Coleus is a beloved plant that boasts vibrant colors all year long if kept under the proper conditions. It requires little maintenance — plenty of indirect sunlight and moist soil are enough to have a healthy coleus.
In this article, you will learn the two most popular methods to propagate coleus: from seeds and from cuttings. One of the many benefits of this plant is that it is extremely easy to propagate — if you follow these steps, we guarantee you will obtain some stunning new flowers!
What Do I Need To Propagate Coleus Successfully?
Propagating coleus is an extraordinarily quick and straightforward process requiring only a few basic items. The only things you will need to propagate coleus are:
- Your coleus cuttings or seeds — depending on the method
- A knife, scissors, or pruning shears
- A container or pot
- Potting soil
Once you have all the required items, you can skip ahead to the actual propagating process, but if you are still missing the cuttings, you will learn how to take them in the next section.
How To Propagate Coleus From Cuttings
The most common way of propagating coleus is through stem cuttings, a fast and effective method that can be done in soil or water. We’ll get started from the very beginning in the following section!
How to Take Coleus Cuttings
The first step to taking the cuttings is deciding which plant you will use. We recommend choosing a mature plant that appears strong and you especially like the look of it. Taking a cutting from a mature plant will also help rejuvenate it, stimulating the development of its current foliage and making it look bushier.
It is also important to choose the stem correctly since some of them will not root well. You want to avoid the stems that feel hard to the touch and look slightly woody. The best ones you can use for propagating will be green and soft.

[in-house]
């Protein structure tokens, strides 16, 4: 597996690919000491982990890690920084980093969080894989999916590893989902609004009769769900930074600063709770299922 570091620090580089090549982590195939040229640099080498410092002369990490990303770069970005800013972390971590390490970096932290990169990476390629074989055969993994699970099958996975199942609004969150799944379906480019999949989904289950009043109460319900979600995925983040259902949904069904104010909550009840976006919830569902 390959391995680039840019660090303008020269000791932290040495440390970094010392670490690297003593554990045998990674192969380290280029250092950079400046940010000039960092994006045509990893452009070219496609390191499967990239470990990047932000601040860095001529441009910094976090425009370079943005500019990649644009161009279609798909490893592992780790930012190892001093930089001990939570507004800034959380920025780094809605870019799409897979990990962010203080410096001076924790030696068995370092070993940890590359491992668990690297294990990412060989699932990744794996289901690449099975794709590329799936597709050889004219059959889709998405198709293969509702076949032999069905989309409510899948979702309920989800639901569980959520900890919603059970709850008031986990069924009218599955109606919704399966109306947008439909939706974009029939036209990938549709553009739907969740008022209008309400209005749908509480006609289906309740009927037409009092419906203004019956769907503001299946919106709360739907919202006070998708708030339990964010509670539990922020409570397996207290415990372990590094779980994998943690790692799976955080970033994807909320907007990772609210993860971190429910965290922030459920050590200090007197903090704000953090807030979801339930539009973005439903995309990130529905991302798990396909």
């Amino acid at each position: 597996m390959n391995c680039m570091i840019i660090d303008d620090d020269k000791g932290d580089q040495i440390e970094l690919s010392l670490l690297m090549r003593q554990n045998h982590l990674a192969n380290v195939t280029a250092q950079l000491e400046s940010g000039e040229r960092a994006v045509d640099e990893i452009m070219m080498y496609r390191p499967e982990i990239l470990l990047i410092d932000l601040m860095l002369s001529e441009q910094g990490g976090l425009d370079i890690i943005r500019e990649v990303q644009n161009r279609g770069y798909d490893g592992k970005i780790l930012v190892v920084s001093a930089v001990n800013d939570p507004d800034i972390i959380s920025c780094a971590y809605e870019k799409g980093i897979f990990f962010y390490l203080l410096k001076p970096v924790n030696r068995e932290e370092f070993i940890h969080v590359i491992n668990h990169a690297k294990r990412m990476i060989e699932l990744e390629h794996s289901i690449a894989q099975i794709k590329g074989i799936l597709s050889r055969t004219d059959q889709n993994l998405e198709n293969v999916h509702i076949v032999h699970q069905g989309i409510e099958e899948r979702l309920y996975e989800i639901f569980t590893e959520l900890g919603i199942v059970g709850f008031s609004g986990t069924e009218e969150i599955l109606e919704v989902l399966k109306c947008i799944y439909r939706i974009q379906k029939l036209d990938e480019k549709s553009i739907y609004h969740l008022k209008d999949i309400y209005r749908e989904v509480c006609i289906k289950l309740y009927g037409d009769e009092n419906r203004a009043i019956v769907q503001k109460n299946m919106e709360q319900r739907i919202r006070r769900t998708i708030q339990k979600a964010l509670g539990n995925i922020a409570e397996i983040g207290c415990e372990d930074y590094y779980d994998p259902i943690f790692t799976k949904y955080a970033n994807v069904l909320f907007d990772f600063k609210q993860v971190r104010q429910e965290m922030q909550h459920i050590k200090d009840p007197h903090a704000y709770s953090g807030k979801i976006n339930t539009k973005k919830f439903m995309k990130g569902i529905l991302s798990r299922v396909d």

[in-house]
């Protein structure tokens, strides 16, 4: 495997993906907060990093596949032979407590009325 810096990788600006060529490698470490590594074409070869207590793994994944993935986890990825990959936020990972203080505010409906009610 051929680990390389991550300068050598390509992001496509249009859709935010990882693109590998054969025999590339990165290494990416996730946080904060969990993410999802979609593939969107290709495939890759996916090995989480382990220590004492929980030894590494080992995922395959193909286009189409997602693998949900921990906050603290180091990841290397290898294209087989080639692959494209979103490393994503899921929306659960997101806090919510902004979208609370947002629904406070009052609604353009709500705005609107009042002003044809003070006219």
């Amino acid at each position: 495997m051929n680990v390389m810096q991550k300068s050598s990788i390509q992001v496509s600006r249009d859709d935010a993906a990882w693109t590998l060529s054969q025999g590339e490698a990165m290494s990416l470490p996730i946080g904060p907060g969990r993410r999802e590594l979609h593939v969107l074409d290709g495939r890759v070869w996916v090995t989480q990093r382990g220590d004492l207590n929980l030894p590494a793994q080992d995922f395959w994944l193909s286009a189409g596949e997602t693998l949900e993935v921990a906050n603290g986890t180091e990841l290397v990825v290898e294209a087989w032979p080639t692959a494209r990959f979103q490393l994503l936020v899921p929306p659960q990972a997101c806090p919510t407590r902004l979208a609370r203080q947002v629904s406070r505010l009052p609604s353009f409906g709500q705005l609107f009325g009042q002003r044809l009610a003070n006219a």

Once you find the ideal stems, cut right below a leaf node — the bumps where the leaves or stems come from. Ensure the cutting is no more than 6 inches long since anything longer may not root well or become leggy. The last step is pinching off the lower leaves of the cutting, leaving only the top ones intact. Everything that will be below soil or water should be free of leaves.
Rooting Coleus Cuttings in Water
You can root your coleus cuttings in two ways: in water or soil. Propagating coleus in water is the easiest method.
To get the best results, use a clear glass and fill it with lukewarm water. All you have to do now is place the cutting in the water and let it root for a couple of weeks, usually no more than a month. As with mature coleus, place the rooting plant in a spot with lots of indirect sunlight, in a warm and humid room if possible.
Be careful not to let the leaves touch the water since they could rot. Also, watch out for other signs of rotting, such as murky water. Replacing the water every couple of days is an excellent way to keep the roots healthy. Moreover, it would be best if you always ensured there are at least two nodes submerged at any time.
Transplanting the Cuttings
When the roots are 1 or 2 inches long, it is a good time to plant the cuttings into individual pots or outdoors. Try to take only a short time doing this since the stems could start to rot!
Prepare a pot with potting soil and make a little hole to place the cutting. Make sure the stem fits snuggly against the soil by filling all empty spaces around the roots, and you will be ready to go. Remember to regularly water the plant and ensure that the soil is always moist.
Rooting Coleus Cuttings in Soil
Propagating coleus in soil produces stronger roots and minimizes the chance of risks like rotting or transplant shock. This method is also exceedingly simple, requiring only a bit more work.